When it comes to dates: Plan ahead. It’s tempting to just say the space is always available, then check when people actually book, but that’s a good way to annoy a lot of potential renters. Sit down with a calendar, pick dates that work for you, and commit to those dates.
Airbnb allows instant booking, too, which many users prefer. You can only allow that if you’re comfortable with the dates you’ve set, otherwise you may be forced to cancel and pay a fee to Airbnb.
Rates and Fees
When it comes to picking a nightly rate for your rental, we encourage you to do your research. Airbnb will make a recommendation based on other properties in the area, but it never hurts to look around yourself and see what people are renting for in your neighborhood.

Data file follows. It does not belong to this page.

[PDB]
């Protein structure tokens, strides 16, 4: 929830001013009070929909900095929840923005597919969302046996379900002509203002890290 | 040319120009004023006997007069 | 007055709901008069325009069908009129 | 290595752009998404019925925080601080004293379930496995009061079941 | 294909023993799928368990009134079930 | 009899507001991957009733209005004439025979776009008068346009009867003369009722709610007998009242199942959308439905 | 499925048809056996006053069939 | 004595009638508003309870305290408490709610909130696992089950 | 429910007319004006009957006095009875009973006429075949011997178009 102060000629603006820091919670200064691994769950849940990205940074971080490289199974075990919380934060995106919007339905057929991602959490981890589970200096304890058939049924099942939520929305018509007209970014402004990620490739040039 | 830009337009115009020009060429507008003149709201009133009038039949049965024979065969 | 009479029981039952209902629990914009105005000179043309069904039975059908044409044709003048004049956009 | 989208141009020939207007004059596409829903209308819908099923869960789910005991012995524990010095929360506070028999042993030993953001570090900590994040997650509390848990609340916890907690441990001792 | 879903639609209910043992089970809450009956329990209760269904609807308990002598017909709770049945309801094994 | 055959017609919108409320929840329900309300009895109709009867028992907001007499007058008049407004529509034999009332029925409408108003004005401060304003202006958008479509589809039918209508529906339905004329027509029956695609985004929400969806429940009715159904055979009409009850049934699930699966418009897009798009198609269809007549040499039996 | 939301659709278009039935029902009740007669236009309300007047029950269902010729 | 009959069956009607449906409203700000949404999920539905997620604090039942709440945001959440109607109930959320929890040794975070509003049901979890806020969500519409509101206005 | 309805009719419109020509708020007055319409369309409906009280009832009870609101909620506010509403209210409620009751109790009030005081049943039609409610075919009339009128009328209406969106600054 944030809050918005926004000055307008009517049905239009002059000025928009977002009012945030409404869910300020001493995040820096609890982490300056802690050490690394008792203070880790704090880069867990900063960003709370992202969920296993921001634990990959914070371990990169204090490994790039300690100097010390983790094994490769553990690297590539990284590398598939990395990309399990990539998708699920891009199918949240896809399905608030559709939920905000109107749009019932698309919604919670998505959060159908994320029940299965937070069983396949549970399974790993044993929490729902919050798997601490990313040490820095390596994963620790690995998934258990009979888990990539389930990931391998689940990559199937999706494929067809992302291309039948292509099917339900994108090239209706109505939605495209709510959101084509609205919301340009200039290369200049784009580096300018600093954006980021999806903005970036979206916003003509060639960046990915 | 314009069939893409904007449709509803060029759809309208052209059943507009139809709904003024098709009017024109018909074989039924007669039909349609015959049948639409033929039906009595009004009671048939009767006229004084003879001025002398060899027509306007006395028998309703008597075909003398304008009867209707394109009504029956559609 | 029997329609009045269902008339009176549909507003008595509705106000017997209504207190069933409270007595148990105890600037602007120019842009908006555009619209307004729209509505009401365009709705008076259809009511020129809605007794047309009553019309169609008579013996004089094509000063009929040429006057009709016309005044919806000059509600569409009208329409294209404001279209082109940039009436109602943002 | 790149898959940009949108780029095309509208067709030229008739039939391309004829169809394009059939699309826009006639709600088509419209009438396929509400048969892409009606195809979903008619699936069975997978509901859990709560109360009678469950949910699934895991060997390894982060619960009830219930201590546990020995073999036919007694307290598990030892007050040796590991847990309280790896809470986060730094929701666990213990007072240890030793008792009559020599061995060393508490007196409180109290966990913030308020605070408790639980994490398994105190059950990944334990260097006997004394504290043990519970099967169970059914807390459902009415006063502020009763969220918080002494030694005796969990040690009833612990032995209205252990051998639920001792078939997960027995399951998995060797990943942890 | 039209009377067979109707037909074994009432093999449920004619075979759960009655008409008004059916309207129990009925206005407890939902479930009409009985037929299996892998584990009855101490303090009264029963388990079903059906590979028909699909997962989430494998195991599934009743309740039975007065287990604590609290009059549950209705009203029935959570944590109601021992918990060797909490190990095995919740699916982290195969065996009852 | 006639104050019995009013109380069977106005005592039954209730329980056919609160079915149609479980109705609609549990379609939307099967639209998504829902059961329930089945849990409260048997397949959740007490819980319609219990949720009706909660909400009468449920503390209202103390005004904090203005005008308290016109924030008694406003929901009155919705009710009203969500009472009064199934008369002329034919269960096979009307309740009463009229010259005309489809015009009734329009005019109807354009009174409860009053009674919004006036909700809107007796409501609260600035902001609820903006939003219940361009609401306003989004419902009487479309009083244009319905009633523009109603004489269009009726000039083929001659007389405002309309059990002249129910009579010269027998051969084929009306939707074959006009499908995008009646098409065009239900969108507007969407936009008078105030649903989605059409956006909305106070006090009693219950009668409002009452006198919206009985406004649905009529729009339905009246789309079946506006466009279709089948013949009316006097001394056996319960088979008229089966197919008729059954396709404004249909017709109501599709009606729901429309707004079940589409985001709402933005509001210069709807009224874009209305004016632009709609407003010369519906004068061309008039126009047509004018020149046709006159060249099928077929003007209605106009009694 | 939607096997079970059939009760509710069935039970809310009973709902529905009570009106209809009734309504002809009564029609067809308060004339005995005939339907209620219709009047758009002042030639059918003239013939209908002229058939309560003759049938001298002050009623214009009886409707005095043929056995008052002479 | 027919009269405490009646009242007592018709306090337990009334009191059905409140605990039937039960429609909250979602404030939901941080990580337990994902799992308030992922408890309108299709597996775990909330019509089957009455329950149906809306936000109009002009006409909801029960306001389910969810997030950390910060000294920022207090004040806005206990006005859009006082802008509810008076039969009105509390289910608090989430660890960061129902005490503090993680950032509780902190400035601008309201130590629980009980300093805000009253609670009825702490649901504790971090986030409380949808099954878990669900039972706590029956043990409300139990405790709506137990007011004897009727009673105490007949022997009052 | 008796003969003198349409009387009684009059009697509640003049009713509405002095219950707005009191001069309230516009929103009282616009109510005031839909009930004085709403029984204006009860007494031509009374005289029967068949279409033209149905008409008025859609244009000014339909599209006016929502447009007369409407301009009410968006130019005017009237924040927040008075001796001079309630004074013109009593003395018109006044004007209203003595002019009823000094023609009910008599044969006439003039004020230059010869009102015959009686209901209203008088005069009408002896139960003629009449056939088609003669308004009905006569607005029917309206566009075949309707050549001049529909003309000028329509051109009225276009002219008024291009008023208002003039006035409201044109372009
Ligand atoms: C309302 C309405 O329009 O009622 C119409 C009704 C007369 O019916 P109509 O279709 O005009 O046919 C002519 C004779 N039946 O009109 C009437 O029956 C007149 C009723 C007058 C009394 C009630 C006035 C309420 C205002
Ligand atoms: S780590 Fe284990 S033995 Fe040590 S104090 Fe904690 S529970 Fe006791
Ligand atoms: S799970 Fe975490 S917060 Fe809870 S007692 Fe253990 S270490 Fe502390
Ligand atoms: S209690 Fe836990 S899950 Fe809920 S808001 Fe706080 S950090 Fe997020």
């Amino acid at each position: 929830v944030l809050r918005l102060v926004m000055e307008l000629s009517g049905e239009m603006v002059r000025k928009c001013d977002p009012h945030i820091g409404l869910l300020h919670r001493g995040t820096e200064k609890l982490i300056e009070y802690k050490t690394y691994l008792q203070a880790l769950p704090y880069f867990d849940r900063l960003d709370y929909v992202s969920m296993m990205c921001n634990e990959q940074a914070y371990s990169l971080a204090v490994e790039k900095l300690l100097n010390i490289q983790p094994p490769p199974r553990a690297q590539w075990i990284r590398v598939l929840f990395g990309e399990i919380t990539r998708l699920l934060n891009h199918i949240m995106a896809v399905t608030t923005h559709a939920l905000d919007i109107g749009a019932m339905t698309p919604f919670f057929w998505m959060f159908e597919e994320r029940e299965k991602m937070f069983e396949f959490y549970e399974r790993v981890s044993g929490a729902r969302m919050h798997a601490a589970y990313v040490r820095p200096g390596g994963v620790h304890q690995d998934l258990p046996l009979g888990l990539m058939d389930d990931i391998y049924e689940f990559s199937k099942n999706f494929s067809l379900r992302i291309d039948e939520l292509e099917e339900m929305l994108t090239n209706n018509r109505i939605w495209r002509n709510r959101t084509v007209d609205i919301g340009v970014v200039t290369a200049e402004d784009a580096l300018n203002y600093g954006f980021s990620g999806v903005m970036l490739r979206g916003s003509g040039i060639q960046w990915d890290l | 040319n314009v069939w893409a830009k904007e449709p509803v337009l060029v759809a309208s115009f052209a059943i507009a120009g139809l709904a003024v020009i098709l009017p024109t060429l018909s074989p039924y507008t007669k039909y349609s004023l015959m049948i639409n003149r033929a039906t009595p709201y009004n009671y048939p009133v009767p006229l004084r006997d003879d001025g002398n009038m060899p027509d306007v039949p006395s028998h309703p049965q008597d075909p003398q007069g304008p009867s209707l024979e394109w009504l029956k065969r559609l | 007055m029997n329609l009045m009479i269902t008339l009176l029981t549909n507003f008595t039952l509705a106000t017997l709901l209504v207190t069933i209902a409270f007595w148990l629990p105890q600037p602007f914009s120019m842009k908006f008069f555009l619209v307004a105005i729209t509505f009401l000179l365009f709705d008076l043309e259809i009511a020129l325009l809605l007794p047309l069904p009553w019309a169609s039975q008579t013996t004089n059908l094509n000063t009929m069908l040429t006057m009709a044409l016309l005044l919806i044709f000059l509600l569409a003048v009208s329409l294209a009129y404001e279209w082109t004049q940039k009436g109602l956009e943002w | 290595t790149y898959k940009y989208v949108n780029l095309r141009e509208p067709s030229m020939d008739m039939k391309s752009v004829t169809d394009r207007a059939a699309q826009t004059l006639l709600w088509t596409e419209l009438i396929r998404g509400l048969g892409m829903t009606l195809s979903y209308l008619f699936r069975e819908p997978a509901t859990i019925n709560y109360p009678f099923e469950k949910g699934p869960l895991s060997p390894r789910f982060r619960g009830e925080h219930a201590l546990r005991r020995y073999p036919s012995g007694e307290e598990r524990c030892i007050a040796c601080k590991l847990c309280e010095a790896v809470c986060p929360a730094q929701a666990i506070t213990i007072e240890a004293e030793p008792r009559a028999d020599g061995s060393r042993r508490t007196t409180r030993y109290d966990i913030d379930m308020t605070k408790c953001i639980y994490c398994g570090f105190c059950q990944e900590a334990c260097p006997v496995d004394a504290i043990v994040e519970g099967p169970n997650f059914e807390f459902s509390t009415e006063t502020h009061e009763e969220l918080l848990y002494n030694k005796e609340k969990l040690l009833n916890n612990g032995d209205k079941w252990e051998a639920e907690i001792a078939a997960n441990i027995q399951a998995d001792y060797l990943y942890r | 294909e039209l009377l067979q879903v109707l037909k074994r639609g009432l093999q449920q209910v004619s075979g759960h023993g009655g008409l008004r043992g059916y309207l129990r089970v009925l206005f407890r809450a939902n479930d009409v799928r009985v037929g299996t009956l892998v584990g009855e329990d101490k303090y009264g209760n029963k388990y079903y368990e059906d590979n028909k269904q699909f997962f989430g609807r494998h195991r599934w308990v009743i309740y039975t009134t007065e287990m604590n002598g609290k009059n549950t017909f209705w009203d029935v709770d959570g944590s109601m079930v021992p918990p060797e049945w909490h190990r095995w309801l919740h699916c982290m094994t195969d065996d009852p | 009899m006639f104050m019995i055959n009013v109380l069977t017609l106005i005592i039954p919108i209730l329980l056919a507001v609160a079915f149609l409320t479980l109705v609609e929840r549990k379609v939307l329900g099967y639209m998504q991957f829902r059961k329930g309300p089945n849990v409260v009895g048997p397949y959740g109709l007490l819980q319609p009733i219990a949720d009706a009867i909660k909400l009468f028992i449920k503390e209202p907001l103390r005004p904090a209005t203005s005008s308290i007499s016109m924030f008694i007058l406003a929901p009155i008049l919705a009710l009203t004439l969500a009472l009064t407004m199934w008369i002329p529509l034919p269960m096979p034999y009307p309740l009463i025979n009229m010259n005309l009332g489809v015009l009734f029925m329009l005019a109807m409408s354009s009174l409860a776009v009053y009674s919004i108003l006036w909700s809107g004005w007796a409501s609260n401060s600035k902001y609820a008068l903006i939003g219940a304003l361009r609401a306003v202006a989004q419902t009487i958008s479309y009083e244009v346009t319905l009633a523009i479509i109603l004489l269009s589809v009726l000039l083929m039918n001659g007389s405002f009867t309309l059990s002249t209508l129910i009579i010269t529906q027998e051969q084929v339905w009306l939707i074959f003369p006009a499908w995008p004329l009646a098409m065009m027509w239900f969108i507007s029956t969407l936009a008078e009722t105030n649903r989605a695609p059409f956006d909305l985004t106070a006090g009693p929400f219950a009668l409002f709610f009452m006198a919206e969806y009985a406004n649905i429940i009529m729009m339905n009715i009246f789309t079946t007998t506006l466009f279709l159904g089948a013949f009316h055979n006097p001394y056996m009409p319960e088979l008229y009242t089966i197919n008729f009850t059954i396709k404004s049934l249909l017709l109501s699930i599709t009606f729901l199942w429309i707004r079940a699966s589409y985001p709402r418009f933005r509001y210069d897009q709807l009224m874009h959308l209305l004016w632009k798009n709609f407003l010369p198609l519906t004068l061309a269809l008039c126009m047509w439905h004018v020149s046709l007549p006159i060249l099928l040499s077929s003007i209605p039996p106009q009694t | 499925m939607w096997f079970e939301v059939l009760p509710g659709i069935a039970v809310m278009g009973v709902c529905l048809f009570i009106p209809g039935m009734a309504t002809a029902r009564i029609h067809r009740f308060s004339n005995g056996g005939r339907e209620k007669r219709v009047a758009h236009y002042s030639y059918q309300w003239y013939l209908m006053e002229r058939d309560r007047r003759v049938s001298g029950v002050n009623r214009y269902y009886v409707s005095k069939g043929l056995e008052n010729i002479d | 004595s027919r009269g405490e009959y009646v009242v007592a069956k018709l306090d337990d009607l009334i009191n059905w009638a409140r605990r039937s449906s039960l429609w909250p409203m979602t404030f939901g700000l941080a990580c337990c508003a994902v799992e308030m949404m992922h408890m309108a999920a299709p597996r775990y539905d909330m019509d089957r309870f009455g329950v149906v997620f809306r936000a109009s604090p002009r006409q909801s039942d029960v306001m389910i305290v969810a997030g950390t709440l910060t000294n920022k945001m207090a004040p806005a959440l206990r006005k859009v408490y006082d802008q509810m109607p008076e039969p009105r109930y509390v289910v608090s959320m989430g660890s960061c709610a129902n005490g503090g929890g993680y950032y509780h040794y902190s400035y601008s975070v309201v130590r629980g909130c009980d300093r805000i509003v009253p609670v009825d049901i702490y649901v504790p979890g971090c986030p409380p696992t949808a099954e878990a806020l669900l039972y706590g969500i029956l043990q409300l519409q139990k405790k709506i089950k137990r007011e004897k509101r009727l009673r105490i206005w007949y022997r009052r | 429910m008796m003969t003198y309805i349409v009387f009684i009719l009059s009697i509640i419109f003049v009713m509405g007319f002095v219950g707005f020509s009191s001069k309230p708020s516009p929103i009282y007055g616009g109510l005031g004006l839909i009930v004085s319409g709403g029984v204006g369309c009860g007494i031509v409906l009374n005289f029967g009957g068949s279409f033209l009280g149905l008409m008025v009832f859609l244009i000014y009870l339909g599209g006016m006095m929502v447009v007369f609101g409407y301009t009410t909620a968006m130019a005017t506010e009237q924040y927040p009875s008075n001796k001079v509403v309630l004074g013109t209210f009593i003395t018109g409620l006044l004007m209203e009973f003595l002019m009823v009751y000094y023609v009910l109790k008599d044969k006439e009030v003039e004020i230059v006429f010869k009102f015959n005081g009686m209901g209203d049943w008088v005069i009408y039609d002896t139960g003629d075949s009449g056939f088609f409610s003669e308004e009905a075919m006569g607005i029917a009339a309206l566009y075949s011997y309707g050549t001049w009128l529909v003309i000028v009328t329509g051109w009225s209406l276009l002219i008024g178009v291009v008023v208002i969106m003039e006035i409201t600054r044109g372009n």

It also helps to research when periods of high demand are. If you live in New Orleans, you shouldn’t be setting the same price during Mardi Gras as you would during other periods.
There will also be fees. Airbnb charges hosts 3% per booking, which we suggest you bake into your listing price. Many cities also have a Transient Occupancy Tax (TOT), which varies between 9% and 18% depending on where you live. When trying to calculate your income, make sure to include these fees.
Also, again, you may want to look into getting additional insurance. Airbnb has host protection insurance, but you may want additional coverage, especially if you have a pool or amenity where an injury might occur.
Working With Guests